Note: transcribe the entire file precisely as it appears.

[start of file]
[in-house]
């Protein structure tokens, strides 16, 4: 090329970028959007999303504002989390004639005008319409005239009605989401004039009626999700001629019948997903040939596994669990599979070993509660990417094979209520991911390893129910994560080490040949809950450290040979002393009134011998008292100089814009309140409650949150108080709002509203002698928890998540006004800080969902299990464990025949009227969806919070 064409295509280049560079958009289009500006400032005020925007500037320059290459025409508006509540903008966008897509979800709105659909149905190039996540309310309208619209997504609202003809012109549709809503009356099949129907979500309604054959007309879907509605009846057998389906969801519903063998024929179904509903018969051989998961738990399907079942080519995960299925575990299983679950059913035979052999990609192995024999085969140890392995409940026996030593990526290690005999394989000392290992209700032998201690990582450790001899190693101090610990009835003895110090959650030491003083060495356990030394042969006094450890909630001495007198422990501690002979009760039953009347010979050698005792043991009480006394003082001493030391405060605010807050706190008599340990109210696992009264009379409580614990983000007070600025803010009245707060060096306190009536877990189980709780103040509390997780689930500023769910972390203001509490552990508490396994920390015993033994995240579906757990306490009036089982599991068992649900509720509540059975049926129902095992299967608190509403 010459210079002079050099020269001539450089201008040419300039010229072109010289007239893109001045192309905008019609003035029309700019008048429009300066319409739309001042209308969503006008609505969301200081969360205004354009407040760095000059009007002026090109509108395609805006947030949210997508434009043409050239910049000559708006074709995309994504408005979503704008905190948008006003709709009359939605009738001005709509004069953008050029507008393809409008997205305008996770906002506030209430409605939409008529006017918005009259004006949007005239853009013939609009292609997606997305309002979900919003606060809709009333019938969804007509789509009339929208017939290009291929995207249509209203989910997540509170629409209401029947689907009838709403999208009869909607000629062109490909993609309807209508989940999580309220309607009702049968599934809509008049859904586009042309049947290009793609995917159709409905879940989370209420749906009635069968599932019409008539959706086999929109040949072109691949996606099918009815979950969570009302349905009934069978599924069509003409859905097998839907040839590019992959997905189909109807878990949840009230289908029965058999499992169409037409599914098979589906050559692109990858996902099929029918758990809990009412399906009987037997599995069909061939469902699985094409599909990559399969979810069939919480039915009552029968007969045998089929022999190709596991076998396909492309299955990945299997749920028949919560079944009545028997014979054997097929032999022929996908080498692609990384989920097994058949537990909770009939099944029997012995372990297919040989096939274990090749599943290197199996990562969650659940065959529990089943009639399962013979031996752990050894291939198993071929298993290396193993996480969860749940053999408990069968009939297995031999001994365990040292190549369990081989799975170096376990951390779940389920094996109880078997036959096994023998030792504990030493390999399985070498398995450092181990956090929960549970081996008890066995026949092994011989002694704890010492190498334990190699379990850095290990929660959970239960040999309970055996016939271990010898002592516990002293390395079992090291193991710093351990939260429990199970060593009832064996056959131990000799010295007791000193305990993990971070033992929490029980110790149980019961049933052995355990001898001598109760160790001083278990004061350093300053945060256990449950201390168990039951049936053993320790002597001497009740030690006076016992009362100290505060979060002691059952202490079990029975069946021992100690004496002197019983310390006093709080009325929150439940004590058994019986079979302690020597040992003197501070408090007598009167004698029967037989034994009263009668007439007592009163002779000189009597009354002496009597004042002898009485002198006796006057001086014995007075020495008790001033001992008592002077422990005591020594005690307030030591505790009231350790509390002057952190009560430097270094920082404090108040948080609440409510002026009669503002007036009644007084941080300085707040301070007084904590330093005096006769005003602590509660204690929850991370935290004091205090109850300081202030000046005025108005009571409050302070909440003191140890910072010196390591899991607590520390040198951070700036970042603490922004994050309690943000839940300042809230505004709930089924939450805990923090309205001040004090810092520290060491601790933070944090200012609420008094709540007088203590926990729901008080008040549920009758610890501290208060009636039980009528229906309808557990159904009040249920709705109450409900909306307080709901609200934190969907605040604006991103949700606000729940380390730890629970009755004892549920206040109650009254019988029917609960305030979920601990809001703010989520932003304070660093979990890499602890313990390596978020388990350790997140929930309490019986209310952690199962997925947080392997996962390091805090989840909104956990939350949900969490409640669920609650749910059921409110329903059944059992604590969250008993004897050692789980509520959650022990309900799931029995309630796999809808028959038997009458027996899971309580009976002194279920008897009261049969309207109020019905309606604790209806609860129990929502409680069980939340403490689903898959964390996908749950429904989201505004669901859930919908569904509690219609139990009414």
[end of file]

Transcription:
[in-house]
């Protein structure tokens, strides 16, 4: 090329970028959007999303504002989390004639005008319409005239009605989401004039009626999700001629019948997903040939596994669990599979070993509660990417094979209520991911390893129910994560080490040949809950450290040979002393009134011998008292100089814009309140409650949150108080709002509203002698928890998540006004800080969902299990464990025949009227969806919070 064409295509280049560079958009289009500006400032005020925007500037320059290459025409508006509540903008966008897509979800709105659909149905190039996540309310309208619209997504609202003809012109549709809503009356099949129907979500309604054959007309879907509605009846057998389906969801519903063998024929179904509903018969051989998961738990399907079942080519995960299925575990299983679950059913035979052999990609192995024999085969140890392995409940026996030593990526290690005999394989000392290992209700032998201690990582450790001899190693101090610990009835003895110090959650030491003083060495356990030394042969006094450890909630001495007198422990501690002979009760039953009347010979050698005792043991009480006394003082001493030391405060605010807050706190008599340990109210696992009264009379409580614990983000007070600025803010009245707060060096306190009536877990189980709780103040509390997780689930500023769910972390203001509490552990508490396994920390015993033994995240579906757990306490009036089982599991068992649900509720509540059975049926129902095992299967608190509403 010459210079002079050099020269001539450089201008040419300039010229072109010289007239893109001045192309905008019609003035029309700019008048429009300066319409739309001042209308969503006008609505969301200081969360205004354009407040760095000059009007002026090109509108395609805006947030949210997508434009043409050239910049000559708006074709995309994504408005979503704008905190948008006003709709009359939605009738001005709509004069953008050029507008393809409008997205305008996770906002506030209430409605939409008529006017918005009259004006949007005239853009013939609009292609997606997305309002979900919003606060809709009333019938969804007509789509009339929208017939290009291929995207249509209203989910997540509170629409209401029947689907009838709403999208009869909607000629062109490909993609309807209508989940999580309220309607009702049968599934809509008049859904586009042309049947290009793609995917159709409905879940989370209420749906009635069968599932019409008539959706086999929109040949072109691949996606099918009815979950969570009302349905009934069978599924069509003409859905097998839907040839590019992959997905189909109807878990949840009230289908029965058999499992169409037409599914098979589906050559692109990858996902099929029918758990809990009412399906009987037997599995069909061939469902699985094409599909990559399969979810069939919480039915009552029968007969045998089929022999190709596991076998396909492309299955990945299997749920028949919560079944009545028997014979054997097929032999022929996908080498692609990384989920097994058949537990909770009939099944029997012995372990297919040989096939274990090749599943290197199996990562969650659940065959529990089943009639399962013979031996752990050894291939198993071929298993290396193993996480969860749940053999408990069968009939297995031999001994365990040292190549369990081989799975170096376990951390779940389920094996109880078997036959096994023998030792504990030493390999399985070498398995450092181990956090929960549970081996008890066995026949092994011989002694704890010492190498334990190699379990850095290990929660959970239960040999309970055996016939271990010898002592516990002293390395079992090291193991710093351990939260429990199970060593009832064996056959131990000799010295007791000193305990993990971070033992929490029980110790149980019961049933052995355990001898001598109760160790001083278990004061350093300053945060256990449950201390168990039951049936053993320790002597001497009740030690006076016992009362100290505060979060002691059952202490079990029975069946021992100690004496002197019983310390006093709080009325929150439940004590058994019986079979302690020597040992003197501070408090007598009167004698029967037989034994009263009668007439007592009163002779000189009597009354002496009597004042002898009485002198006796006057001086014995007075020495008790001033001992008592002077422990005591020594005690307030030591505790009231350790509390002057952190009560430097270094920082404090108040948080609440409510002026009669503002007036009644007084941080300085707040301070007084904590330093005096006769005003602590509660204690929850991370935290004091205090109850300081202030000046005025108005009571409050302070909440003191140890910072010196390591899991607590520390040198951070700036970042603490922004994050309690943000839940300042809230505004709930089924939450805990923090309205001040004090810092520290060491601790933070944090200012609420008094709540007088203590926990729901008080008040549920009758610890501290208060009636039980009528229906309808557990159904009040249920709705109450409900909306307080709901609200934190969907605040604006991103949700606000729940380390730890629970009755004892549920206040109650009254019988029917609960305030979920601990809001703010989520932003304070660093979990890499602890313990390596978020388990350790997140929930309490019986209310952690199962997925947080392997996962390091805090989840909104956990939350949900969490409640669920609650749910059921409110329903059944059992604590969250008993004897050692789980509520959650022990309900799931029995309630796999809808028959038997009458027996899971309580009976002194279920008897009261049969309207109020019905309606604790209806609860129990929502409680069980939340403490689903898959964390996908749950429904989201505004669901859930919908569904509690219609139990009414």